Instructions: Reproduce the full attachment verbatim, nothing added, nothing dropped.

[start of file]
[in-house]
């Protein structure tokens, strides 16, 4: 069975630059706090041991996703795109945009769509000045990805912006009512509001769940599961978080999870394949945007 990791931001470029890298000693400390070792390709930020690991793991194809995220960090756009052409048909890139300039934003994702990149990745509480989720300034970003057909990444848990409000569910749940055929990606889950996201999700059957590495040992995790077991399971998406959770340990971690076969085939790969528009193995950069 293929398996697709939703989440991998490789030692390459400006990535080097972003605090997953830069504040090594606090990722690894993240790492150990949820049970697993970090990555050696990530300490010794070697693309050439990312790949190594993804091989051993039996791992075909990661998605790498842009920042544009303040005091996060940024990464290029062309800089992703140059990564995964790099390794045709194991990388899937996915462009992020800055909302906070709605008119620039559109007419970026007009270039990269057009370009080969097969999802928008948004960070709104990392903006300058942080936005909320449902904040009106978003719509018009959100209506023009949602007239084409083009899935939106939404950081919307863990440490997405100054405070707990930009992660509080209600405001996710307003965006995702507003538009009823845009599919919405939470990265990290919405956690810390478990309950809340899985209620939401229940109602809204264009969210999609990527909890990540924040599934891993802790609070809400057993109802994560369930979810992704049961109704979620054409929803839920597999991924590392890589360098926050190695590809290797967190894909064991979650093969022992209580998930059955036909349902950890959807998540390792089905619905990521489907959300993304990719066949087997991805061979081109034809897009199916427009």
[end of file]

[in-house]
């Protein structure tokens, strides 16, 4: 069975630059706090041991996703795109945009769509000045990805912006009512509001769940599961978080999870394949945007 990791931001470029890298000693400390070792390709930020690991793991194809995220960090756009052409048909890139300039934003994702990149990745509480989720300034970003057909990444848990409000569910749940055929990606889950996201999700059957590495040992995790077991399971998406959770340990971690076969085939790969528009193995950069 293929398996697709939703989440991998490789030692390459400006990535080097972003605090997953830069504040090594606090990722690894993240790492150990949820049970697993970090990555050696990530300490010794070697693309050439990312790949190594993804091989051993039996791992075909990661998605790498842009920042544009303040005091996060940024990464290029062309800089992703140059990564995964790099390794045709194991990388899937996915462009992020800055909302906070709605008119620039559109007419970026007009270039990269057009370009080969097969999802928008948004960070709104990392903006300058942080936005909320449902904040009106978003719509018009959100209506023009949602007239084409083009899935939106939404950081919307863990440490997405100054405070707990930009992660509080209600405001996710307003965006995702507003538009009823845009599919919405939470990265990290919405956690810390478990309950809340899985209620939401229940109602809204264009969210999609990527909890990540924040599934891993802790609070809400057993109802994560369930979810992704049961109704979620054409929803839920597999991924590392890589360098926050190695590809290797967190894909064991979650093969022992209580998930059955036909349902950890959807998540390792089905619905990521489907959300993304990719066949087997991805061979081109034809897009199916427009």